Patrick--I've heard talk that the Borders closure is the best thing that ever happened to independents. There really could be a revival. . .
I'm sorry to hear the store is closing. Here's hoping that angel drops down and hands you the keys. When it happens, let me know and I'll be there.
i'm so sad for the bookman's alley fans, roger. your essay is as good as it is. we still have one here in town like it, and they seem to have survived by having a second half that sells lots of tchotchkes and greeting cards and office supplies and other stuff. which is fine with me, as long as that supports the book half. thanks for this - i'm so glad it will be on the cover and maybe get some coverage.
How about a "Save Bookman's Alley" internet campaign? Your piece makes me want to save Bookmans! You might get enough for a downpayment! There is nothing in the world like an old bookstore crammed with books, old and new, a place where you can sit on the floor with a stack of books and read for hours...and that smell...yeah, that smell that no Borders or Barnes and Noble can compete with with all their sterile cleanliness. That old bookstore with the person who lives, eats, and breathes the stories found inside those thousands of treasure boxes waiting to opened. Sure sounds like a match made in heaven...hope an angel appears...'tis the season!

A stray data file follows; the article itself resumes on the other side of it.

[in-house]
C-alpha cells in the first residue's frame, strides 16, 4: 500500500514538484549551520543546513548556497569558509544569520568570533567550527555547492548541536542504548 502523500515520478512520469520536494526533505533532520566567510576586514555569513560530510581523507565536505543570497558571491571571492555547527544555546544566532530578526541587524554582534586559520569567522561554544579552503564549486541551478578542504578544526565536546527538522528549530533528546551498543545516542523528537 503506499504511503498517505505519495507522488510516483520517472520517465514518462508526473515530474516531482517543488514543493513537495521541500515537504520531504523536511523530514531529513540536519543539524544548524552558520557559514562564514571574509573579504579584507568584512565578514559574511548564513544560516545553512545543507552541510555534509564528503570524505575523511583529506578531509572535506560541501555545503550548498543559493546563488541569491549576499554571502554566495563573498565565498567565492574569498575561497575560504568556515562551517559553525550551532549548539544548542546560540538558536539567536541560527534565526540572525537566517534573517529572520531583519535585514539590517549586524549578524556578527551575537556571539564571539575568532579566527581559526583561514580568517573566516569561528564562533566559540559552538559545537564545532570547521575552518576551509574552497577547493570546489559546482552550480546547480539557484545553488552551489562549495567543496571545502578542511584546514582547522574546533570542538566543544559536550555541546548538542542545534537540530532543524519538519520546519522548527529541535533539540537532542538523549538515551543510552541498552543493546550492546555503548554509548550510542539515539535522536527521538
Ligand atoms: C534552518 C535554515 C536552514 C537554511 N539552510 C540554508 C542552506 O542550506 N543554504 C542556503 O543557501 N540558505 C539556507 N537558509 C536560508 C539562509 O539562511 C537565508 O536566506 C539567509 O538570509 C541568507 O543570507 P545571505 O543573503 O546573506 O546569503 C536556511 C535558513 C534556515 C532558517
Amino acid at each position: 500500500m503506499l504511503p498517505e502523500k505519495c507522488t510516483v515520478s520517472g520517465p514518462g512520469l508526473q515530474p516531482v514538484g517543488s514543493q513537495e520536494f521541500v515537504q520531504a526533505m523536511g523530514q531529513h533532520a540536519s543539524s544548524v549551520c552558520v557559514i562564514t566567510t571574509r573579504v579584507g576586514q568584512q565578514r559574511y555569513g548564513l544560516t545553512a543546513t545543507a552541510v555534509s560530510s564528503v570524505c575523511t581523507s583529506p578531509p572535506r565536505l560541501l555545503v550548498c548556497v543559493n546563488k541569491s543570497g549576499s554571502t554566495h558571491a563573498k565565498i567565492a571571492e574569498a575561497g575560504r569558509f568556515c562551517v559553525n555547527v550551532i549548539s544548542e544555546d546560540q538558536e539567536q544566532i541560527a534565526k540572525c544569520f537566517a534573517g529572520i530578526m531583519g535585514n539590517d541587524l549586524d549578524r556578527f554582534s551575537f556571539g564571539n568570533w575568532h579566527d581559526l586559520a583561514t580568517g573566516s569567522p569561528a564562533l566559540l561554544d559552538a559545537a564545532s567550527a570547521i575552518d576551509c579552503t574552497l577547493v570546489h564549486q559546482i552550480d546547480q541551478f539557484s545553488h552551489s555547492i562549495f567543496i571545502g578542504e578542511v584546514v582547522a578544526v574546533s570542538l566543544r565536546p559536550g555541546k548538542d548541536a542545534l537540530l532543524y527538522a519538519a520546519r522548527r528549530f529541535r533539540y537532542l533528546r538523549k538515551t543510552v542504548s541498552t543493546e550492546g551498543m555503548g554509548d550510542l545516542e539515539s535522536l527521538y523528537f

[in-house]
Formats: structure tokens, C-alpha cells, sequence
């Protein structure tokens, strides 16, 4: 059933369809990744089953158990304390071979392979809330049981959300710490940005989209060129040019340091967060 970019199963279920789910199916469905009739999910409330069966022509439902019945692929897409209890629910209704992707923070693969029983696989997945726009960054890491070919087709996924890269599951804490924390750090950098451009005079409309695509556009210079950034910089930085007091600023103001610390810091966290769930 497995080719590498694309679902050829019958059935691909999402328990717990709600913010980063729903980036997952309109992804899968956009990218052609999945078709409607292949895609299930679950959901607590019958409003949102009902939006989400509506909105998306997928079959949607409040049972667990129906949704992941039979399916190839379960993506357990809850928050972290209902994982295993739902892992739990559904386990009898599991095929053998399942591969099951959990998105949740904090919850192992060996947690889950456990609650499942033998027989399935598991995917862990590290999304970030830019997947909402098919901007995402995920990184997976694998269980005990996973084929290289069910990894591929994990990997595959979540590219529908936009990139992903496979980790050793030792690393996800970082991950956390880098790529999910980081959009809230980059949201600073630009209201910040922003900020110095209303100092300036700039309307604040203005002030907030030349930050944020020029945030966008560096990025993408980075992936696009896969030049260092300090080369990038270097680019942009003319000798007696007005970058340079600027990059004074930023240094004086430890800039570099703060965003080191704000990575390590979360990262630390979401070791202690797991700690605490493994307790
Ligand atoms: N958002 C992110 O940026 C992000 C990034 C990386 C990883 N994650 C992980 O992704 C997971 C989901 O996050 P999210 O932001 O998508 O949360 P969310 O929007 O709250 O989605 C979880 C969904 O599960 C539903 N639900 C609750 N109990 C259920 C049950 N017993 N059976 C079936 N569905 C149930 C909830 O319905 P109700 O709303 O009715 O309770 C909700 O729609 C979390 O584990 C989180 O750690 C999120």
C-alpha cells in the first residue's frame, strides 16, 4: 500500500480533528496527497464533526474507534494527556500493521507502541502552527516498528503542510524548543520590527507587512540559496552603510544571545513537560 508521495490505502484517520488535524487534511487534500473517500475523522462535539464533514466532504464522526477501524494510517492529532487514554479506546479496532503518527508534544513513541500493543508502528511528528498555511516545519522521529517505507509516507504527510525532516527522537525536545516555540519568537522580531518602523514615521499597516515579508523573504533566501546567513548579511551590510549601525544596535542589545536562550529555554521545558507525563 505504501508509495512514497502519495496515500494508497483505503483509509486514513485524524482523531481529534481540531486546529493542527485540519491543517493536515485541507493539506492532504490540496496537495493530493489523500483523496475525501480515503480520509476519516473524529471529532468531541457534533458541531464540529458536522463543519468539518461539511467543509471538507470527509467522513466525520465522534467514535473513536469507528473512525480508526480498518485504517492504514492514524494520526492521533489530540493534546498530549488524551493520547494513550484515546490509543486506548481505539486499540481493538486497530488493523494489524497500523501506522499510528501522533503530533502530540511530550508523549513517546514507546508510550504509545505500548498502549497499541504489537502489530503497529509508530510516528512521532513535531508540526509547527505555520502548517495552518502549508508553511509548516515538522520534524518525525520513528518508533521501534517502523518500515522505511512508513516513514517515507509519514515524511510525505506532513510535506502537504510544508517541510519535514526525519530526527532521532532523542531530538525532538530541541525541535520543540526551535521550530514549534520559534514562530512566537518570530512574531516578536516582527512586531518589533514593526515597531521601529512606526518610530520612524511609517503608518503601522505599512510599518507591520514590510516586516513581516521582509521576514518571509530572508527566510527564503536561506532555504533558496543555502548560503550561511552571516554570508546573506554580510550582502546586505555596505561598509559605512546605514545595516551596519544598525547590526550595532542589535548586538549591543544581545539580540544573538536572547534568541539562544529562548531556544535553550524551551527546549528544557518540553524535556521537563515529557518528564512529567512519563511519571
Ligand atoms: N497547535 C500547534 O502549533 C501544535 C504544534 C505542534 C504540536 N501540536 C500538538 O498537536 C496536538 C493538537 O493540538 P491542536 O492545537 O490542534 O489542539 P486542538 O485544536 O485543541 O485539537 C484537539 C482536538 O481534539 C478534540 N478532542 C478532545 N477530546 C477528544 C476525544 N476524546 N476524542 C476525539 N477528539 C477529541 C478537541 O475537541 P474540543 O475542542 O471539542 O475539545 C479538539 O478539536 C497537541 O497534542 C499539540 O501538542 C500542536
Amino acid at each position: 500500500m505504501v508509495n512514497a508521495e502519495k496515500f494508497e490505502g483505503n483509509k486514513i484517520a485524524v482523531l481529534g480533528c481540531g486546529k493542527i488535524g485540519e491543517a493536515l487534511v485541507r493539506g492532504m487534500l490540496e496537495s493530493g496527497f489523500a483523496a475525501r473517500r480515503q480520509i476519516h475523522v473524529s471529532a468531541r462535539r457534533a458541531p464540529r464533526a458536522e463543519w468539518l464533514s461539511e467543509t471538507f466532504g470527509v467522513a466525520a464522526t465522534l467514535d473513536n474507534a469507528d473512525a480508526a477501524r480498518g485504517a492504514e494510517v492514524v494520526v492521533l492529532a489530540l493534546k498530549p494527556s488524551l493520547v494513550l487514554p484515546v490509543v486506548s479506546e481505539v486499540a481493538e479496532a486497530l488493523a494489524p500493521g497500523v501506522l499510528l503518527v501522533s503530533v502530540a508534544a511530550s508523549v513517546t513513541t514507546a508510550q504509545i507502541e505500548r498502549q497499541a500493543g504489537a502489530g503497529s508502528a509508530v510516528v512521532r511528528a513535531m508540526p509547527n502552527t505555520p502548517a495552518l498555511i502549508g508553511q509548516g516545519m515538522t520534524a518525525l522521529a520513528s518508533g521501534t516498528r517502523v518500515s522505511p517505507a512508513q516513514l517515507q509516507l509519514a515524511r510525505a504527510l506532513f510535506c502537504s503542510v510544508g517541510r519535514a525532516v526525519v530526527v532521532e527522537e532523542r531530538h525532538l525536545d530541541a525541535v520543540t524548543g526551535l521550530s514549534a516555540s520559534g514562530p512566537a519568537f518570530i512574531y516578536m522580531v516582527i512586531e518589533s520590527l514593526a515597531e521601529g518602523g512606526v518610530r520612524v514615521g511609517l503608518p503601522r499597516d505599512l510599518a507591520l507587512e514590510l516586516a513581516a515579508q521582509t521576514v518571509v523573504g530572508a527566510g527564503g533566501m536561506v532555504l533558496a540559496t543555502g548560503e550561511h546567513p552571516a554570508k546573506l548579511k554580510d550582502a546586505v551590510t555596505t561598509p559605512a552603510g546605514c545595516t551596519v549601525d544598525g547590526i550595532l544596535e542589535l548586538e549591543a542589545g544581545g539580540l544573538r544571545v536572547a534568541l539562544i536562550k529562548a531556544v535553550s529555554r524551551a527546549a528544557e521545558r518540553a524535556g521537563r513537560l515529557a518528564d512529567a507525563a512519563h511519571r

a fine piece of writing. I felt as though I were there as I read.
Michael--you got it!

Candace---that "1/2 and 1/2" strategy is one I've seen too. Having done a lot of retail analysis work, I can tell you that it usually doesn't work to support the other side. Borders did a lot of that. . .